The White House yesterday defended a secret program to track hundreds of thousands of financial transactions of suspected terrorists, and Vice President Dick Cheney voiced outrage that some newspapers had decided to reveal details of “vital national security programs.”
Bush spokesman Tony Snow said the tracking program is focused exclusively on shutting down terrorist financing. “It’s a good thing to shut off the spigot, the financial spigot,” he said. “It does seem to be working.”
“The program has been tracing transactions of people suspected of having ties to al Qaeda. Routine transactions confined to this country are generally not in the database,” the spokesman said.
He also said that an outside auditor has had oversight of the program and that “appropriate members of Congress,” including those on the Permanent Select Committee on Intelligence in the House, had been informed from the very beginning.
The vice president said the administration had asked the press to withhold details of the program, which was initially reported Thursday night. “What I find most disturbing about these stories is the fact that some of the news media take it upon themselves to disclose vital national security programs, thereby making it more difficult for us to prevent future attacks against the American people. That offends me,” Mr. Cheney said in Chicago.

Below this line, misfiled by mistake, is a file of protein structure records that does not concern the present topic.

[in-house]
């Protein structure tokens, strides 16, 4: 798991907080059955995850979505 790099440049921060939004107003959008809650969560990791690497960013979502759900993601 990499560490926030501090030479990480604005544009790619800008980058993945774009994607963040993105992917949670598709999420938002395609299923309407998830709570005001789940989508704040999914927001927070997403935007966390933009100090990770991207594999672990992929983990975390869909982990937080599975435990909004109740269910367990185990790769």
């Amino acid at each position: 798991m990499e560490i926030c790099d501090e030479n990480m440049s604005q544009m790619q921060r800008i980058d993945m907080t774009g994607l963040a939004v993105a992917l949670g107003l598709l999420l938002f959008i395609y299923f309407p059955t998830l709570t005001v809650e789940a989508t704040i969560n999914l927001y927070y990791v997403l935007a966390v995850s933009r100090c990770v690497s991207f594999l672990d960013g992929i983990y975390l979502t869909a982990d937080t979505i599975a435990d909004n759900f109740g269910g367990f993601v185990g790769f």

In the weeks following the September 11 attacks, Treasury officials obtained access to an extensive international financial database — the Society for Worldwide Interbank Financial Telecommunication, or Swift.
The cooperative, based in Belgium, handles financial message traffic from thousands of financial institutions in more than 200 countries.
Treasury Secretary John W. Snow said the program, run by the CIA and overseen by his department, was “responsible government — it’s effective government, it’s government that works.”
“It’s entirely consistent with democratic values, with our best legal traditions,” he said at a press conference yesterday. “By following the money we’ve been able to locate operatives, we’ve been able to locate their financiers, we’ve been able to chart the terrorist networks and we’ve been able to bring the terrorists to justice.”
The Treasury chief said that there are “very significant protocols and safeguards” in place to ensure the privacy of Americans, adding that the effort was not “data mining or trolling through the private financial records of Americans.”
Swift said it had negotiated with the Treasury “over the scope and oversight of the subpoenas.”
Some Democrats on Capitol Hill complained that the program is similar to Mr. Bush’s ordering of National Security Agency surveillance of telephone calls and e-mails of terror suspects.
“Like the domestic surveillance program exposed last December, the Bush administration’s efforts to tap into the financial records of thousands of Americans appear to rely on justifications concocted without regard to current law,” Rep. Edward J. Markey, Massachusetts Democrat, said.
Rep. Barney Frank, the top Democrat on the House Financial Services Committee, said he was “deeply concerned” about people’s privacy.
Republicans defended the program. Senate Majority Leader Bill Frist, Tennessee Republican, had been briefed on the program and had “full confidence in the effectiveness of, and the legal authority for, this vital anti-terrorism tool,” Frist spokeswoman Amy Call said.